Why are computers still so difficult to use?
? Can you remember when you started using computers?
? My first computer was a Sinclair, not a Timex/Sinclair, just a Sinclair, though I have one of those too. (yes 'have', both are still in my possession) It had a membrane keyboard, to which I attached a real keyboard, the video was a TV, and the storage was an audio tape recorder. The video would go off when you pressed the enter key, it needed the memory to process.
? My first job using computers was at an office where the 'computer guy' needed help. I really believe that he hired me because the other applicants were too well versed, I was the least threat to his dominant role. We had an IBM System 23. That machine used eight inch single sided floppy diskettes for storage.
? There was also the timeshare terminal that used compuserve, I would love to find somewhere what my old compuserve e-mail address was, it was a bunch of numbers but I can't remember what they were.
-- Would you say this was an easy process to get to grips with?
? I had very little problems learning to use computers but I started this process just prior to the PC so no one knew anything back then. I did have computer classes in college but again, that was pre PC, but I think knowing about logic gates helped understand the process.
-- Since then, has your journey been straightforward, and if not, can you remember what some of your challenges were?
? Making it work was the biggest challenge. Designing new types of what we called "Office Automation Systems" was, well I recall it being fun, if that was because it was a challenge so be it.
-- Do you have any challenges even now?
? The biggest two challenges now are:
? 1) Knowing what I know about computers and computer networks it is frustrating to use computers in an office environment when the equipment is very old (30G drives and 1G of ram!). When things don't work I cannot fix them due to restrictions on the system and IT is miles away and rarely gets here to fix things. Using applications that are poorly written falls into this category as well as is Help desk people that don't have a clue as to what they are doing. I actually had a guy tell me one day that I couldn't be having network issues as our (Ethernet) network was "only" at 85%. At that utilization I'm surprised it worked at all.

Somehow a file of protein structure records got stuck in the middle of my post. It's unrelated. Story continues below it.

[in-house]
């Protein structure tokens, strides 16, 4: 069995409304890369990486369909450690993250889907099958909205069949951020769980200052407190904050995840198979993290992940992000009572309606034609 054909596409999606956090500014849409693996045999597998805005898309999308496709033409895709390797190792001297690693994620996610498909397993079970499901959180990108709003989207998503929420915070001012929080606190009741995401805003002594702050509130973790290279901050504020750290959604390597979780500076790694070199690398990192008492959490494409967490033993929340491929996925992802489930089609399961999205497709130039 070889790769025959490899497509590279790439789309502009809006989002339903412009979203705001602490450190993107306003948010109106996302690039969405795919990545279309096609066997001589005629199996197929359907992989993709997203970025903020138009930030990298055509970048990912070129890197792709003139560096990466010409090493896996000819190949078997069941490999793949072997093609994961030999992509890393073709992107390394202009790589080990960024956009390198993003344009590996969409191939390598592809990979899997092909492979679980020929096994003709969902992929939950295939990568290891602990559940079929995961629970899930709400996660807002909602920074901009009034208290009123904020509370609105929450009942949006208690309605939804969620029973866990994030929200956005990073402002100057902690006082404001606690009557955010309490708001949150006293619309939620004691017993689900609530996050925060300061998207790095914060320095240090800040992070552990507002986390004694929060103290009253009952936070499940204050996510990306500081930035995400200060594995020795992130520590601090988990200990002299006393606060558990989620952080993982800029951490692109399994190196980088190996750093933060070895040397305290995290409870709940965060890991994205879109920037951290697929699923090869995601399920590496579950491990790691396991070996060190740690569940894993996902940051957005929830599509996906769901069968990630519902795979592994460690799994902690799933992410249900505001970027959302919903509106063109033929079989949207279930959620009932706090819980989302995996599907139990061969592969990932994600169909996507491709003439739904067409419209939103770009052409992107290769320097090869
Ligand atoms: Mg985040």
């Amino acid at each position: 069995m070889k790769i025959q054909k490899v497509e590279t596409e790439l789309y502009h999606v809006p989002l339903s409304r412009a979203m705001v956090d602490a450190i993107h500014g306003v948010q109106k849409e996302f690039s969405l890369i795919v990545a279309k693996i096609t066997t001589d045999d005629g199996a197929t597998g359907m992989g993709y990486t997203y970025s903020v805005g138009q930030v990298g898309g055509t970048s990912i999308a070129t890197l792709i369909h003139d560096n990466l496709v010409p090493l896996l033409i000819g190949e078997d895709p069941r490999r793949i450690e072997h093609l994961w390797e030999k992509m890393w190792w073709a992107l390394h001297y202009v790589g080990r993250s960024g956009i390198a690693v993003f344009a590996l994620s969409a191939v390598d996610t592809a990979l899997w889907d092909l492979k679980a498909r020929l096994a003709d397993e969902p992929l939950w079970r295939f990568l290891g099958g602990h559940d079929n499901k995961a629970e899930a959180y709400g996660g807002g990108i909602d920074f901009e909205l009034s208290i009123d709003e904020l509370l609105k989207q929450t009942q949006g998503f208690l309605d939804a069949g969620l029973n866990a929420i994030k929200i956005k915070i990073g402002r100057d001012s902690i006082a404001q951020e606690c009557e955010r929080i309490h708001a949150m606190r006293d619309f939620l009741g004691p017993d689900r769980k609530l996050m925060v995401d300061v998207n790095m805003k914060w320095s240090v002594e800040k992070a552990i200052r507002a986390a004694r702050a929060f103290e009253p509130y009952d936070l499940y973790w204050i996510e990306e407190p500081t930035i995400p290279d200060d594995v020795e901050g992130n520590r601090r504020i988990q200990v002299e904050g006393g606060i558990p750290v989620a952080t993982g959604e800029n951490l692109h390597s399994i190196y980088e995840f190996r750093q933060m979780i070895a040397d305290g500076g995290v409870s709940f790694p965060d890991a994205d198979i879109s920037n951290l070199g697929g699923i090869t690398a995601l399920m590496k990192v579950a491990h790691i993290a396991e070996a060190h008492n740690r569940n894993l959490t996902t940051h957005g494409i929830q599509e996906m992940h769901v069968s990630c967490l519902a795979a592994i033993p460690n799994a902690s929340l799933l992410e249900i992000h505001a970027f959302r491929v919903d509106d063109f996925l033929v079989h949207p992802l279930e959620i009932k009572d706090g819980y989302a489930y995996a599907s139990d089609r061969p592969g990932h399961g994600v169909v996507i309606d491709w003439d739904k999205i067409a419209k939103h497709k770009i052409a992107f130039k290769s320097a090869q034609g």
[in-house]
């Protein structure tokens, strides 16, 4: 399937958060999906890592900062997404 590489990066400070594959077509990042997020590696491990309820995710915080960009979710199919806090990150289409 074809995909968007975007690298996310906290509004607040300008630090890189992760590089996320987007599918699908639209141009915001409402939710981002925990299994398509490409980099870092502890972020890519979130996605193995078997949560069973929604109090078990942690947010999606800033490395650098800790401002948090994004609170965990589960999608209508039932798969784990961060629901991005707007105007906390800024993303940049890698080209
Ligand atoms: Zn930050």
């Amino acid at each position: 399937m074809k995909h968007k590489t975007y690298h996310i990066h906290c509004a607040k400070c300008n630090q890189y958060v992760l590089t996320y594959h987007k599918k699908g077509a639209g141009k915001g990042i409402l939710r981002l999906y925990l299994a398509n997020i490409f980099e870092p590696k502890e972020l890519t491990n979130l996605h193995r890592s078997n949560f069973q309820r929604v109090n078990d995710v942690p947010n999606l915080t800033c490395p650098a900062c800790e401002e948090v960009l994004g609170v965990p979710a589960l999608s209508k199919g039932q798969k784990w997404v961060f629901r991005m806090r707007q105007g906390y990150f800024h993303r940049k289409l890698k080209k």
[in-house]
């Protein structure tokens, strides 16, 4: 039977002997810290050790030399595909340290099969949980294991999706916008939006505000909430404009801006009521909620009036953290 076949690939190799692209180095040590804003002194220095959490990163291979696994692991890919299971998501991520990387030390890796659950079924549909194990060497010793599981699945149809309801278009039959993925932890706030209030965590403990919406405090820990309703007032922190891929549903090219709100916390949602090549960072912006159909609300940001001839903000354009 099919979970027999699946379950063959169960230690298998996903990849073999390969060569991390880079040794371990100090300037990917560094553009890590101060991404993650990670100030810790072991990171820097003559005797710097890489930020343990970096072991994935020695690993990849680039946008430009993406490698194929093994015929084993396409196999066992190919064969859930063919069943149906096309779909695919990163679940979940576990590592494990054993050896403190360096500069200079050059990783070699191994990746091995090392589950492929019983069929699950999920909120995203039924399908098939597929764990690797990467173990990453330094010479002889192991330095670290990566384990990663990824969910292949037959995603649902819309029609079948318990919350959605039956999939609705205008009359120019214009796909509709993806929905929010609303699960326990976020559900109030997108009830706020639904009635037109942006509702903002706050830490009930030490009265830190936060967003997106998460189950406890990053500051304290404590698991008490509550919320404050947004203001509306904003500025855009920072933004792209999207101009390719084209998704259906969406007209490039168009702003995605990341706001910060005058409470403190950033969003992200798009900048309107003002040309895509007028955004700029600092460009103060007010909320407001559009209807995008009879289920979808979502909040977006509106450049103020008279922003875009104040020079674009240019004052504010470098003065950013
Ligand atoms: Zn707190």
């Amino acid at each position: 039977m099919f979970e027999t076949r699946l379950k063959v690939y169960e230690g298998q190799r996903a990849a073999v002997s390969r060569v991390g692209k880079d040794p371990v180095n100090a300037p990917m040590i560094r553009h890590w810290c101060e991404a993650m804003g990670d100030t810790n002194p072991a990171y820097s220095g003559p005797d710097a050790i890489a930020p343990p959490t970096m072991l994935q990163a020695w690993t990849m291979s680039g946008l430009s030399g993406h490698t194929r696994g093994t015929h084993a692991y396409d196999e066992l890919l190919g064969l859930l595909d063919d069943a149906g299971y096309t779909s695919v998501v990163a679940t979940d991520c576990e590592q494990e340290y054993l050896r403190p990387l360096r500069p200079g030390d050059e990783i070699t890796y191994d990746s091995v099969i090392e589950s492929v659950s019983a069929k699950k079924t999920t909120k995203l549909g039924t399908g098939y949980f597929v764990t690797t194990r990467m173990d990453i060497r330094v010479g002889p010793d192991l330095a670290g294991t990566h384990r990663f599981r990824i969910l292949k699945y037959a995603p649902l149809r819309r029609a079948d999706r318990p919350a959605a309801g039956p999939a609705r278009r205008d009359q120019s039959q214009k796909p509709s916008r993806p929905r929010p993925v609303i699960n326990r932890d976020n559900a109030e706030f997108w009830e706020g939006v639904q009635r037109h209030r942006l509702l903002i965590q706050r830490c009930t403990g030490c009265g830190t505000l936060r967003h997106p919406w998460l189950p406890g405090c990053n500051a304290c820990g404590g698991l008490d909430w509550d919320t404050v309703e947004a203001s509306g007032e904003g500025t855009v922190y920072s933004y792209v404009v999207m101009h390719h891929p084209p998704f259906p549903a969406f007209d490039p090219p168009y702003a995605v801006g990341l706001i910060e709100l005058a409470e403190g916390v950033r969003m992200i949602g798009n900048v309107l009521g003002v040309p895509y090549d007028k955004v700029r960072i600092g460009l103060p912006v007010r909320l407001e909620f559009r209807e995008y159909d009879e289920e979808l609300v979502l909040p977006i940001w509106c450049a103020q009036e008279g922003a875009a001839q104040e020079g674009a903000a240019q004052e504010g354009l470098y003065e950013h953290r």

? 2) Watching all the new people that don't know a computer from a paperweight. There was a time when this was all new and people didn't know or understand computers, then we evolved to a time where almost everyone, it seemed, could put a PC together from a pile of parts. Now folks using computers are consumers. They don't know what's inside a computer and don't want to, they don't know the difference between a recordable CD and a read only CD. I had a guy call me from a store one day and ask "This pack of 100 DVDs says -R on it, does that mean I can record onto these?" My answer started out "Why would a store sell 100 blank DVDs that cannot be recorded on?"
-- Did you/do you have any coping strategies?
? In the early days we fashioned some foam rubber in the form of a bat, with it we used to beat on the monitor, that seemed to help. These days I bang the mouse on the desk and yell "Hello" at un-responsive computers.
-- Looking back, do you think the challenges you faced are any easier to tackle now?
? Absolutely. At least for now. At the moment what we used to call "Office Automation" is pretty cut and dry. Aside from the "use Microsoft or not" argument there is not much to be said. Just take it off the shelf and plug it in. There is no more MacGyverism anymore, you don't have to jury rig stuff. The days of writing your own special procedure to kick off a backup late at night for example, are over.
-- On a typical day, how long will you be interacting with computer devices?
? Your asking the wrong guy that question. I have 7 computers in my office of which I use 5 every day, all day. At home I have a computer bolted to the ceiling under my kitchen with a laser Kbd and a monitor on the kitchen counter just above. If your wondering why I went to all that trouble, it's been there since before the advent of the "All In One" computer. There is another computer at home for personal use and the ever present smartphone.
-- Do you appreciate the extended functionality/increasing pervasiveness of computing now?
? In the 80's I told a group I was speaking to that by the turn of the century the only device wired to the wall in your house would be your TV and that TV would not be the TV of the 80s. I was a few years off but that prediction has almost come true. Do I appreciate it? Yes, I appreciate the technology involved and the way it makes tasks easier and more efficient. Do I appreciate the other things that go along with it? No. Sexting, Cyber Bullying, online predators, Online ID Theft are all issues we never had to deal with (ID Theft has been around as long as we have attached a value to our IDs but Online ID theft is new). The good is good, but the bad is bad and Parents don't know how to deal with it because they have never had to deal with it themselves. (If you are in NH I can help by the way, see:www.BeNetSafe.Org - Its free) PARENTS: Talk to your kids about staying safe online.
Since I cannot post pictures I will describe 2 old comic strips
One is an old Doonesbury from before the break. It starts out "My friend wants to buy a computer" The sales person replies in geek speak, "I knew it" says Rev, "he doesn't speak English"
The other is a single panel, a bunch of people in an elevator talking, the computer people speaking in 1's and 0's the caption reads, "When with regular people computer people speak in code".
When someone asks me why computers are difficult to understand I reply "If we made them easy what would I do for a living?"
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